I am looking for the OS X corespondent of FileMon, that was later included in ProcessMon.
BTW, it is essential to be able to filter by process.
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Instruments—a part of the Apple Xcode development suite—can monitor all file access and writes. Open it from /Applications/Xcode.app/Contents/Applications/Instruments.app, select your application or process, and press Start. You have extensive filter options available in the menus.
Older versions of Xcode are storing the App at /Developer/Applications/Instruments.app
No one has mentioned Activity Monitor, found in the
Click on the Process Name in the list, then hit the "Inspect" button on the toolbar.
There are three tabs in the resulting window:
Open Files and Ports. The
Open Files and Ports tab will show all the open files being used by the process.
Launchd is the main system level tool for monitoring files (and a folder is a special file) since it's always running. Hazel is one program that helps put a pretty GUI around launchd WatchPaths. Look here for lots of tips on launchd as well as hundreds of tutorials, a good wikipedia article and the Apple dev docs.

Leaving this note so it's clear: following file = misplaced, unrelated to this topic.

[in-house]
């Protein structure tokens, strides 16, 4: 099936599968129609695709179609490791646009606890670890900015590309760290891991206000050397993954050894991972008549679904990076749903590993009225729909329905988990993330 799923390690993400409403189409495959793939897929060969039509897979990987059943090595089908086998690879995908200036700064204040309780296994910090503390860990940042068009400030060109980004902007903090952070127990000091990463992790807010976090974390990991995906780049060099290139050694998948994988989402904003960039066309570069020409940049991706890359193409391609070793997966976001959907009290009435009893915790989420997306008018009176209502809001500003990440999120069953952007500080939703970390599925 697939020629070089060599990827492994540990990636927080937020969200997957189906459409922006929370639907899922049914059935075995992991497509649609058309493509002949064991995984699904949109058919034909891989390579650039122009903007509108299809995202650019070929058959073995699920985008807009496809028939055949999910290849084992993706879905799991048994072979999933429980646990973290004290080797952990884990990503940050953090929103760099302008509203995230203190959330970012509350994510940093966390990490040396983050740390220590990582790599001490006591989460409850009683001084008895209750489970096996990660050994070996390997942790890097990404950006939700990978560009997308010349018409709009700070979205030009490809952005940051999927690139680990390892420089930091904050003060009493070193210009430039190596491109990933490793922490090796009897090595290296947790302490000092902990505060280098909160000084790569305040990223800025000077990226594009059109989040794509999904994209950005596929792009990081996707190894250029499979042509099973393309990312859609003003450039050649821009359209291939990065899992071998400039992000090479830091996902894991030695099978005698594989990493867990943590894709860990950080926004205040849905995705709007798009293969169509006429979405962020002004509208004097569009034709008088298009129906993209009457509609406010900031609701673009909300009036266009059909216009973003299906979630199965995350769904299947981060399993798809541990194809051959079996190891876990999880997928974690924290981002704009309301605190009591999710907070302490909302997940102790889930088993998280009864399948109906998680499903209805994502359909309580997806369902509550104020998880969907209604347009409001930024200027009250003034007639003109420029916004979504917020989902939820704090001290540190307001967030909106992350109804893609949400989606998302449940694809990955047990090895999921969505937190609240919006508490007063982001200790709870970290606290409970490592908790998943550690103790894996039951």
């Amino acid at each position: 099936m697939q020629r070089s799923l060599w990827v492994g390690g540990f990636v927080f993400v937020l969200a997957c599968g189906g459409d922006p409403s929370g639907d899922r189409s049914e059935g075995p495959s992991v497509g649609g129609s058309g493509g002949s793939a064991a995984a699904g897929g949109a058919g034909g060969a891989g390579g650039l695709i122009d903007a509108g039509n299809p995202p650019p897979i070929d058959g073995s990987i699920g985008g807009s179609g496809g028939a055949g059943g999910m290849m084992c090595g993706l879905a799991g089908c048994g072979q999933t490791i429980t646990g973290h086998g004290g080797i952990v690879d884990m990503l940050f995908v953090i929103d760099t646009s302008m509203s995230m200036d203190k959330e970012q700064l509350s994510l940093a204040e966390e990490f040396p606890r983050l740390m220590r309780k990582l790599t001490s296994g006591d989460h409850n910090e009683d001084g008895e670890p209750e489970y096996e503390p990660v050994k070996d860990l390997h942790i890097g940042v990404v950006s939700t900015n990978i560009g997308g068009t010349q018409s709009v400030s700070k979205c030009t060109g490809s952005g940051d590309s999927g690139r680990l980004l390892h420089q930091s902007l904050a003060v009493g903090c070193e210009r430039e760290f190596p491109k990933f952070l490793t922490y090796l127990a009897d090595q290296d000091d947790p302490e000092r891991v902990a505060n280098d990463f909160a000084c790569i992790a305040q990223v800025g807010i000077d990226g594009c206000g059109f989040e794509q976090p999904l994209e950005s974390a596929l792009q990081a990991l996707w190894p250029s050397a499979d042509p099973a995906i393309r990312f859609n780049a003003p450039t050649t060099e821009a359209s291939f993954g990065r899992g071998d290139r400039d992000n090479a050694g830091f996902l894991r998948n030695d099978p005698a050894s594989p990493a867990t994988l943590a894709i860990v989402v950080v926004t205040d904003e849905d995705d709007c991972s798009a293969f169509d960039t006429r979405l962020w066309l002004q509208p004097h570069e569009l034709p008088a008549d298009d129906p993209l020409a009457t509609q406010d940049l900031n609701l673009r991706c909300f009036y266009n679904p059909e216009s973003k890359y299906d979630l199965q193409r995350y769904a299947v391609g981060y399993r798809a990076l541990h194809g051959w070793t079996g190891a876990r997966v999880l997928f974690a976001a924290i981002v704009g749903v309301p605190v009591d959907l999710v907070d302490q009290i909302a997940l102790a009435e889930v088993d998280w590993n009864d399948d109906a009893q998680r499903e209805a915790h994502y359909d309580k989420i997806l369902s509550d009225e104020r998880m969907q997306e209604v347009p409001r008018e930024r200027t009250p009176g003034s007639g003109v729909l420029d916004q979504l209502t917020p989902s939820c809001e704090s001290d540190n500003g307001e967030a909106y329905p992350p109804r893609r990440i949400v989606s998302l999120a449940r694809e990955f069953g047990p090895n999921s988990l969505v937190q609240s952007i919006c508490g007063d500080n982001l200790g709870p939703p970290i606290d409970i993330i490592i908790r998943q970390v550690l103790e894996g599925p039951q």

fseventsd will log some changes - so you might use FSeventer or access those files if launchd isn't your cup of tea.
fs_usage and lsof are process aware command line tool to tap into the IO subsystem as it's running. The fs_usage buffer can get overloaded so if you want something more guaranteed and less of a "take a quick peek" it's less dependable for total correct results as the other commands.
The faster way is:
$ lsof [path_to_file]
This solution doesn't require the root password and gives you back the following, clear, result:
COMMAND PID USER FD TYPE DEVICE SIZE/OFF NODE NAME Finder 497 JR7 21r REG 1,2 246223 33241712 image.jpg QuickLook 1007 JR7 txt REG 1,2 246223 33241712 image.jpg
There's a graphical interface to
lsof type information. It's donationware from HAMSoft and it's called What's Keeping Me. Designed to answer that "Why can't I delete this from my trash?" question that comes up every so often on OS X, it also happens to be a handy way to watch for open I/O handles on running processes if you're just curious about what's going on. It allows you some simple search and filtering.